Réflexions sur l'Evangile

Feast of the Nativity Midnight

Luke 2:1-14

Feast Day Reflection by Sister Antoinette Tombozi

Publié: December 25, 2014

Today in the city of David “a Savior is born for us.” Isn’t this child, born for us, a gift, par excellence? This child is a visible sign of the invisible love of two beings, but more still, the future of all people. His birth brings great joy to all the people! Each and every child is a gift of love for all! The Scripture is so right in proclaiming: “a child is given to us,” because the Child is the future, the hope and a promise.

God comes into the world, this world which is his; this decision in love surpasses our intelligence. He comes to be born again with us. Being born is not being able to be alone and self-sufficient. Being born is to become vulnerable and dependent. This means that God is saying to us: I am not able to live without you; I am not able to define myself without you. This does mean that my life is in your hands. Today. on the first Christmas Day, the hands of Mary and Joseph encircle Jesus and hold him; tomorrow, there will be other hands to lift him up. Today, Quirinius, the Governor, ignores everything about him; tomorrow, Pontius Pilate, the Procurator, will take power over him. Jesus says to us: My life is in your hands, my joys and my troubles, my cares and my hopes. God has come to build his life with us, “the shepherds of Bethlehem.”

Dear Friends, Sisters, and People in our World:
In order to enter into the mystery of Christmas, we need to begin by getting our minds, hearts and souls into a good spirit, and opening ourselves to the one who comes to knock at the door of our hearts. If we refuse to welcome the Holy Family, as did the innkeepers in Bethlehem, if we refuse to find a place in our lives for them, we risk pushing aside the mystery of Christmas. If, on the contrary, we a have a real desire, on this Christmas Day, to approach the Infant Jesus, all we need to do is to follow the example of the shepherds of Bethlehem. They were the first to recognize the Savior of the world. Follow them, imitate them and they will lead us to the Holy Family. St. Luke says to us: “There were in the region shepherds who were in the fields keeping the night watch over their flock.” To be a shepherd, you have to live in the fields, which implies that you need to accept being dependent on God and recognize that you receive all from God.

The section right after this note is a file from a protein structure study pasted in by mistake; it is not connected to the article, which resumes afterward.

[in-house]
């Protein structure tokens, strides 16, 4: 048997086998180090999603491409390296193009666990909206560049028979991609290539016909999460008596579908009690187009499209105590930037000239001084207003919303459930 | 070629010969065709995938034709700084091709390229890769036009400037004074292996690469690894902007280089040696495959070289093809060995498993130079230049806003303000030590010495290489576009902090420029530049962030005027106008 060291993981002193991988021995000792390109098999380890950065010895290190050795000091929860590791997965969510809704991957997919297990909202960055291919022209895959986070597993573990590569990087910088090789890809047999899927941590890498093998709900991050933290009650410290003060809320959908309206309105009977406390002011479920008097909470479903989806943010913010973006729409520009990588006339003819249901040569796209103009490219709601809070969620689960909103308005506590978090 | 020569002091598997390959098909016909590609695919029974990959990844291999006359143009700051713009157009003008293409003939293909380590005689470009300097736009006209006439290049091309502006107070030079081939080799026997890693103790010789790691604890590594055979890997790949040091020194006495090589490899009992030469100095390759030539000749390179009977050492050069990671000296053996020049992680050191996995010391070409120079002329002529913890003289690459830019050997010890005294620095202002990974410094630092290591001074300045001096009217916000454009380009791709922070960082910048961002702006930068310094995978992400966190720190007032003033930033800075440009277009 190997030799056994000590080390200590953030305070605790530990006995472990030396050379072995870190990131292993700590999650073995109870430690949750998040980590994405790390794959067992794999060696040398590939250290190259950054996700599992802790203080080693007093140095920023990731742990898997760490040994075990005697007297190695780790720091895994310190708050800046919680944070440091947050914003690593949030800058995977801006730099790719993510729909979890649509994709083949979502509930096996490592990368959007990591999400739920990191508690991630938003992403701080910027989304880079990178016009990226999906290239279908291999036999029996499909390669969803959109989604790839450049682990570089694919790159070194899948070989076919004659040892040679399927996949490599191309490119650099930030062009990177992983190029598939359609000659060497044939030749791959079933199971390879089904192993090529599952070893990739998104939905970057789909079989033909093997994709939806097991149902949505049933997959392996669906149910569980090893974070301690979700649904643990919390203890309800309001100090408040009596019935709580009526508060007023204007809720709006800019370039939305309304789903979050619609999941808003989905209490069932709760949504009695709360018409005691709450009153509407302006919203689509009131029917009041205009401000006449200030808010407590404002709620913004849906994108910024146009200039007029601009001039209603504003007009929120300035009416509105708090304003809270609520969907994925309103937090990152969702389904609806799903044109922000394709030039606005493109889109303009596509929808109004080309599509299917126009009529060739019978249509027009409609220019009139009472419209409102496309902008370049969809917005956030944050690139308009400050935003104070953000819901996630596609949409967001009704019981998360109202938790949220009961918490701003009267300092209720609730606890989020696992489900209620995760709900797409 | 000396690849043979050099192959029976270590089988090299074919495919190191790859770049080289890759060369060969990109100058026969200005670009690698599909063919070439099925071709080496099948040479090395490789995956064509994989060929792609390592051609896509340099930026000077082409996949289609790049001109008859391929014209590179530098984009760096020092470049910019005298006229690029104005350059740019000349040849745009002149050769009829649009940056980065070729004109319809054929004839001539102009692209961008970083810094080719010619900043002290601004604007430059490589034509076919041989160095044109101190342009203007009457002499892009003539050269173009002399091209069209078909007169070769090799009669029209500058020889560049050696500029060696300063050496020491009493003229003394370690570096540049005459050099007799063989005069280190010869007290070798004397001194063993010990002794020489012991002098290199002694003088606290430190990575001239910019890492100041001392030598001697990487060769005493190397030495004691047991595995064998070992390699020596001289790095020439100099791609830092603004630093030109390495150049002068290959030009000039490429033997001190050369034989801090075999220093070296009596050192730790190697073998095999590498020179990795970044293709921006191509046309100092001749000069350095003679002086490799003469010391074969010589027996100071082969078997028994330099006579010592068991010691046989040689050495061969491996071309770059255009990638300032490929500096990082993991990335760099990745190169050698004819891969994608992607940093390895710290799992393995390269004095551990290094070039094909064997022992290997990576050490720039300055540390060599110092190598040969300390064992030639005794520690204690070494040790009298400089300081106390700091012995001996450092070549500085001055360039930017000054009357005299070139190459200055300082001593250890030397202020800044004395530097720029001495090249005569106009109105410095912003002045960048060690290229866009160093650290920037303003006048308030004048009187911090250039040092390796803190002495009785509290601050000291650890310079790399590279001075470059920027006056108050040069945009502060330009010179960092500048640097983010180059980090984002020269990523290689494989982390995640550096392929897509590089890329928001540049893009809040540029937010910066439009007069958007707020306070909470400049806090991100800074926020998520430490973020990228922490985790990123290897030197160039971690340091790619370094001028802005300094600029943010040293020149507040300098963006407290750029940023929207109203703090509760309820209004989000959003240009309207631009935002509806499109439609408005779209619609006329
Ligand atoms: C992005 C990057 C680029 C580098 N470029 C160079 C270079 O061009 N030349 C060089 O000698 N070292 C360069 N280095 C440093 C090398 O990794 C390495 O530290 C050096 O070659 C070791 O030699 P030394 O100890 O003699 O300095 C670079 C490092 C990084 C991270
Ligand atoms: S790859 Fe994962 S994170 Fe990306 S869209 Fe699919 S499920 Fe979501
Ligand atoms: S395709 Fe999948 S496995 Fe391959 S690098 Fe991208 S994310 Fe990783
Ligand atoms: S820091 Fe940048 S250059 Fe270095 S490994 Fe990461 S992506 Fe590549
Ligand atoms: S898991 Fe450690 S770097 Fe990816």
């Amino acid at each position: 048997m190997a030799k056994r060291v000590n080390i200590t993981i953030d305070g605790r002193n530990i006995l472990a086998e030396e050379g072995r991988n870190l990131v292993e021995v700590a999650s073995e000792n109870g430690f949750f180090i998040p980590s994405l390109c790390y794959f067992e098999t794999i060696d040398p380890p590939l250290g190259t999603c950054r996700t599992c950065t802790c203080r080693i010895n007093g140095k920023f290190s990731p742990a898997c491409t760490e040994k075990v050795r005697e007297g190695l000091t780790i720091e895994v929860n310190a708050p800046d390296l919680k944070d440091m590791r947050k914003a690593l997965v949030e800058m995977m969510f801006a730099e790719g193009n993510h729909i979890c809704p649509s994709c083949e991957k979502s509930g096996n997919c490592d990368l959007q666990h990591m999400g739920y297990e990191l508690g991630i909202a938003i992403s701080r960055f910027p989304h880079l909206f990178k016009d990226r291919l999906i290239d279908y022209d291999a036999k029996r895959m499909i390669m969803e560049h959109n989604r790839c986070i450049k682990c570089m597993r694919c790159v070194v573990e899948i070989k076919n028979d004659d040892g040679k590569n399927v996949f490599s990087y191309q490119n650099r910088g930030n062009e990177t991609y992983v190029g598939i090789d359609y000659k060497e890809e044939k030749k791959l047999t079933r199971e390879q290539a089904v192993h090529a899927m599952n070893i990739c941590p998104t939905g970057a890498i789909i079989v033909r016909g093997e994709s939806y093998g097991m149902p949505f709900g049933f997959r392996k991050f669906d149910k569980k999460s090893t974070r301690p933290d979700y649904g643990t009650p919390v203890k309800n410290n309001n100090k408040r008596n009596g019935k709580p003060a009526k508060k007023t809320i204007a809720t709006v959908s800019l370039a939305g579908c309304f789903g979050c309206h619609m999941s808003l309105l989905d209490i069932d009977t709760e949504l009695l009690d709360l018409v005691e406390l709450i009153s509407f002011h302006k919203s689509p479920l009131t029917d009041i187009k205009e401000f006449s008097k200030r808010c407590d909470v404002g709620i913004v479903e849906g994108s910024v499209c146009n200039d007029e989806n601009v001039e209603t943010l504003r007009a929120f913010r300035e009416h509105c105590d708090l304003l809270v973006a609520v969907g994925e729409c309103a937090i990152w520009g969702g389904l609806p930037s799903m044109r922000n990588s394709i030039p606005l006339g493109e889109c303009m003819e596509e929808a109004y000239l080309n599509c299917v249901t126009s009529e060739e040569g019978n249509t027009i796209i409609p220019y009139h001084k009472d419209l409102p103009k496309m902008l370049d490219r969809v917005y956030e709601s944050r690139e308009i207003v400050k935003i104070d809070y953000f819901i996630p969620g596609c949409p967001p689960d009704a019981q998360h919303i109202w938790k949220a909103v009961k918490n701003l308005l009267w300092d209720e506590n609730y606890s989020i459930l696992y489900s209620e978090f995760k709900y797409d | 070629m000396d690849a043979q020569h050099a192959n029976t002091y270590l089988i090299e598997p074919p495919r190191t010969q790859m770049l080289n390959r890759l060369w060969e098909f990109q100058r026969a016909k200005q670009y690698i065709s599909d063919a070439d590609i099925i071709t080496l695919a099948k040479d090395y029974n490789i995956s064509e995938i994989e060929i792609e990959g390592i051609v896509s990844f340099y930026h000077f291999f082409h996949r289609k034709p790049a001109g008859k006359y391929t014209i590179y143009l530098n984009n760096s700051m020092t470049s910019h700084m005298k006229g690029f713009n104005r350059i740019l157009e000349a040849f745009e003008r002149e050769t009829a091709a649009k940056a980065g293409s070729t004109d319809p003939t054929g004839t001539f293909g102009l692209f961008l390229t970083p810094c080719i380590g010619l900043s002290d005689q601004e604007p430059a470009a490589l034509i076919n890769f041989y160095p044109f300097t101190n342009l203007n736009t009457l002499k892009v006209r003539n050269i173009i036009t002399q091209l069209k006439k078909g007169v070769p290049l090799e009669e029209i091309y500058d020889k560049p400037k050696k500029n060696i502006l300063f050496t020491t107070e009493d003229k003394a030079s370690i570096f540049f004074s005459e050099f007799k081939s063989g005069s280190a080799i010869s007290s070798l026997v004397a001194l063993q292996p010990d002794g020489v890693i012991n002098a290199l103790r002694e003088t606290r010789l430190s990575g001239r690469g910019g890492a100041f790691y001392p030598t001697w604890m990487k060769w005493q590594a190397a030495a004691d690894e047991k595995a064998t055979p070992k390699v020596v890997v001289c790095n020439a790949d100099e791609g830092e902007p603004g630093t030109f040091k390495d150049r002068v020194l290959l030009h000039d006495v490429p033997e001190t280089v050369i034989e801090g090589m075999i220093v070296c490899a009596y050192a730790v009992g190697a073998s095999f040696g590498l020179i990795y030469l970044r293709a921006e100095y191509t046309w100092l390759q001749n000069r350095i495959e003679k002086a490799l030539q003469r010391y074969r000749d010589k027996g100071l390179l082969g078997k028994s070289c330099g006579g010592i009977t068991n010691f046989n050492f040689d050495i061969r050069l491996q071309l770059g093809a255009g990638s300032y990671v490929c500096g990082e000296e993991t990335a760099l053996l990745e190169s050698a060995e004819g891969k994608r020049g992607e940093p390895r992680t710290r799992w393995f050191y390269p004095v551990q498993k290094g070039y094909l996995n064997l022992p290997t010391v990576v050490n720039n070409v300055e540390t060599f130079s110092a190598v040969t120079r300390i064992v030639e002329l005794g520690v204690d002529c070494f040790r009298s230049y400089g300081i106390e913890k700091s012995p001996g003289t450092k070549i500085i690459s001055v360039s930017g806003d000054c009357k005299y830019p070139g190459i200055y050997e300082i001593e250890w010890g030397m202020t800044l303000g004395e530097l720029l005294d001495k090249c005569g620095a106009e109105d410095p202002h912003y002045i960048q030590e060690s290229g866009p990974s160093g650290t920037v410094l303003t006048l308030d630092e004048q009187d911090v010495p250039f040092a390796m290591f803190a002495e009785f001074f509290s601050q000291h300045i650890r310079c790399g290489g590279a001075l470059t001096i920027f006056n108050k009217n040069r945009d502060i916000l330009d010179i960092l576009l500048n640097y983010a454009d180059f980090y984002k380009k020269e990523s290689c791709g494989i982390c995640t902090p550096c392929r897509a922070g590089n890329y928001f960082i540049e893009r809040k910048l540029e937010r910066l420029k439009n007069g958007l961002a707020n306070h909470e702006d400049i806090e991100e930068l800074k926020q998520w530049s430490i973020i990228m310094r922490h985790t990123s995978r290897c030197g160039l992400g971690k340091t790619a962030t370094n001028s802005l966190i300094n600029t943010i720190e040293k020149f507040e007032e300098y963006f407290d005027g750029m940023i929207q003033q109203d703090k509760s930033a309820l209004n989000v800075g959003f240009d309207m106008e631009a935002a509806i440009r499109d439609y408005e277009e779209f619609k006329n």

To be a shepherd, in order to welcome the Infant Jesus, we must first be humble and little. We need to recognize our poverty, sinfulness, our interior darkness, In order to welcome our Savior, we must recognize our need of being saved, being forgiven and freed from all evil.

To be a shepherd, we must learn to guard our flock during the evening hours and the night-time, to enter into an interior attitude of watching and prayer. To guard our flock means remaining faithful to the promise of our Baptism, to watch over also the souls the the Lord has confided to us, the littlest ones living in poverty, as St. Julie Billiart , the foundress of the Sisters of Notre Dame called them.

To be a shepherd means to recognize this voice of the angel of the Lord who comes to tell us: “Do not be afraid; for behold I proclaim to you good news of great joy that will be for all the people. For today in the city of David, a Savior has been born for you, who is the Messiah and Lord.“ Do not be afraid to turn toward the word of God which the Church herself brings. Let us meditate in our hearts and let ourselves be transformed by this word.

To be a shepherd is to know how to get on the road, to leave the field of our own habits, to move with God towards the unknown. It is accepting and allowing ourselves to be surprised, to be shaken by the way that God choses to reveal himself in us. To imitate the shepherds is accepting the fact that God reveals himself not in the king’s palace but in the heart of the interior poverty in our spiritual life.

Let us ask Mary and Joseph, her chaste spouse to teach us how to enter into this Christmas mystery with an open and trusting heart. We ask that Jesus, the Good Shepherd take us onto his shoulders to lead us to the house of our good God!






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